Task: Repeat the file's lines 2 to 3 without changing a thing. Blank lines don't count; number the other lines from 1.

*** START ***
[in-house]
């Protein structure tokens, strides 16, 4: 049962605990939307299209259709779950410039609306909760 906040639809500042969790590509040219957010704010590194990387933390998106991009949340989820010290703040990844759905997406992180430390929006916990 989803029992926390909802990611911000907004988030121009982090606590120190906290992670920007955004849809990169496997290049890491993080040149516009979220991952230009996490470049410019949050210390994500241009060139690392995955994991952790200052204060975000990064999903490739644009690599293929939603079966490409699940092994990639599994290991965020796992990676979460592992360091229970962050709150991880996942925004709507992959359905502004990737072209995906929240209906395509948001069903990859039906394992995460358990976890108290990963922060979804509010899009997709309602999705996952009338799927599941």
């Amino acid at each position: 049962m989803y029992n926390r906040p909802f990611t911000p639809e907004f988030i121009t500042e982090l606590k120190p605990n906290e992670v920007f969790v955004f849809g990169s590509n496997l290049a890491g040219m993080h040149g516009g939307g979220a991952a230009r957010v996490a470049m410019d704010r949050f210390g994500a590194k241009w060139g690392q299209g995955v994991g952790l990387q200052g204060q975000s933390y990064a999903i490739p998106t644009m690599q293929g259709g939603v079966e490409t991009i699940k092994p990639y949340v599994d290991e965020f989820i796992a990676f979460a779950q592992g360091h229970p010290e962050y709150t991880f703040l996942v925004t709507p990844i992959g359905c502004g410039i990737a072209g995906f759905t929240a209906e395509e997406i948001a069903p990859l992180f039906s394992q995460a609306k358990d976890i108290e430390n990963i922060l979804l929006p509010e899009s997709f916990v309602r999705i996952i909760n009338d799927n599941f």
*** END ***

């Protein structure tokens, strides 16, 4: 049962605990939307299209259709779950410039609306909760 906040639809500042969790590509040219957010704010590194990387933390998106991009949340989820010290703040990844759905997406992180430390929006916990 989803029992926390909802990611911000907004988030121009982090606590120190906290992670920007955004849809990169496997290049890491993080040149516009979220991952230009996490470049410019949050210390994500241009060139690392995955994991952790200052204060975000990064999903490739644009690599293929939603079966490409699940092994990639599994290991965020796992990676979460592992360091229970962050709150991880996942925004709507992959359905502004990737072209995906929240209906395509948001069903990859039906394992995460358990976890108290990963922060979804509010899009997709309602999705996952009338799927599941």
């Amino acid at each position: 049962m989803y029992n926390r906040p909802f990611t911000p639809e907004f988030i121009t500042e982090l606590k120190p605990n906290e992670v920007f969790v955004f849809g990169s590509n496997l290049a890491g040219m993080h040149g516009g939307g979220a991952a230009r957010v996490a470049m410019d704010r949050f210390g994500a590194k241009w060139g690392q299209g995955v994991g952790l990387q200052g204060q975000s933390y990064a999903i490739p998106t644009m690599q293929g259709g939603v079966e490409t991009i699940k092994p990639y949340v599994d290991e965020f989820i796992a990676f979460a779950q592992g360091h229970p010290e962050y709150t991880f703040l996942v925004t709507p990844i992959g359905c502004g410039i990737a072209g995906f759905t929240a209906e395509e997406i948001a069903p990859l992180f039906s394992q995460a609306k358990d976890i108290e430390n990963i922060l979804l929006p509010e899009s997709f916990v309602r999705i996952i909760n009338d799927n599941f």